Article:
Moreover, when parents and society arbitrarily praise a child and value their achievements rather than their efforts they are only raising a generation of high-anxiety individuals. Any negativity and criticism is a big blow to their fragile sense of self.
5) Not Making Winning The Only Thing That Matters
When I see little kids being pushed by parents to be better than everyone else my heart sinks. What are they gearing their child for – a life of high-stress competition.
Worse nobody likes a pushover. Their peers will be wary and reject them.
No doubt, healthy competition is good. It helps foster excellence and expertise.
But there is a big difference between having a Winning Attitude compared to You Must-Win at all cost. A Winning Attitude says it is okay to lose while a Must-Win attitude wires their brain for a life-time of anxiety.
The dread of not being the best is not the best foundation to handle later challenges.
6) Allowing Them to Fail Without Judgement
Let them do things their way even though you know they will mess up. How else will they learn and become competent?
Practice makes one perfect. You only know what you are capable of when you do something. Small successes with intermittent failure lead to confidence and success.
Effort, persistence, and small doses of failure and success are the building blocks of self-efficacy. That belief that one can manage things without becoming overwhelmed, confused, or distressed.
They should be allowed to fail without judgment and develop at the pace that they feel comfortable. Pressurizing them with your selfish expectations will only make them feel doubtful about their capabilities.
7) Teaching Them Important Life-Skills
Being able to navigate the outside world is a skill all kids need to learn.
According to Julie Lythcott-Haims, author of How to Raise a successful adult every 18-year-old needs to have the following 8 skills:
- Talk To Strangers
- Find His Way Around
- Manage Assignments, Workloads & Deadlines
- Contribute To The Running Of A Household
- Handle Interpersonal Problems
- Cope With Ups And Downs
- Earn And Manage Money
- Able To Take Risks
Also, they need to know how to manage their own boundaries and respect the boundaries of others. They need to be able to say ‘No’ without guilt and accept ‘No’ from others without feeling rejected.
8) Share Inspiring Stories of Success Stories Who Overcame Odds
JK Rowling was turned down by 12 publishers before finding success with Harry Potter books. After a difficult divorce, she struggled as a single-mom while battling depression. She speaks of this time in her life, referring to it as her rock bottom. Even though it was a distressing time, Rowling did not allow her failures to define her. She pushed on and succeeded despite the odds.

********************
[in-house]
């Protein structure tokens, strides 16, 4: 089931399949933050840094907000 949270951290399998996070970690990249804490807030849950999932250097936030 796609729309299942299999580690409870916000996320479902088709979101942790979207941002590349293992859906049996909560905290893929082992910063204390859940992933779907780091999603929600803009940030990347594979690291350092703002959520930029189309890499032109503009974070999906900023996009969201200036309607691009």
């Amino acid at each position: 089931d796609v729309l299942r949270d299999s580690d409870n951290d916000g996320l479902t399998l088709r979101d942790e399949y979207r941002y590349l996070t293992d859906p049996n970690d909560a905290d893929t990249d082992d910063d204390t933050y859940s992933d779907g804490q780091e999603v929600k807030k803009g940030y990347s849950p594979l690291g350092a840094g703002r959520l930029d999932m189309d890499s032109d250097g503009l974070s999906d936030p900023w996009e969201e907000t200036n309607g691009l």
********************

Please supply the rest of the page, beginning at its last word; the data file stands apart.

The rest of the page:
Sylvester Stallone had it rough from his birth. Complications during delivery led to the paralysis of the lower left side of his face. Due to this physical impairment, Stallone was bullied and taunted at school. In his quest to become an actor, he was rejected over 1500 times. Finally, the actor said instead of giving up after the rejection, he decided to take control of the situation and write his own screenplay which ended becoming the blockbuster Rocky.
History is full of stories of iconic figures who bounced back from failure and rejection, eventually succeeding. Life is tough, but when the tough get going the universe rewards their persistence.
What I learned from 100 days of Rejection | Jia Jiang
Rejection Is Just A Re-direction
Many a time, rejection is just the universe re-directing you to something better. Being hopeful of a better tomorrow means being open to the infinite possibilities.
You cannot forever protect your child from life’s slings. No matter how much money or fame or success they have there will always be someone out there who will not like them and reject.
They will get rejected at some time in their life. What matters though is brushing away the feeling of not good enough and trying again. Courage is not the absence of fear but pushing through with the belief that one will emerge victorious.
One of my fave quotes by Sylvester Stallone:
I take rejection as someone blowing a bugle in my ear to wake me up and get going, rather than retreat.
Becoming rejection-proof means ‘accepting’ rejections as a part of life’. Enough experience of rejection in childhood will ensure your kid will grow with a pretty thick skin and the mindset to never give up.
Image Source: Pexels
Grit: The Power of Passion and Perseverance Paperback – Angela Duckworth
Pound The Stone: 7 Lessons To Develop Grit On The Path To Mastery – Joshua Medcalf
The War of Art: Break Through the Blocks and Win Your Inner Creative Battles – Steven Pressfield
Mindset: The New Psychology of Success – Carol S. Dweck
The Talent Code: Greatness Isn’t Born. It’s Grown – Daniel Coyle
Do the Work: Overcome Resistance and Get Out of Your Own Way – Steven Pressfield
Make Your Bed: Little Things That Can Change Your Life…And Maybe the World – Admiral William H. McRaven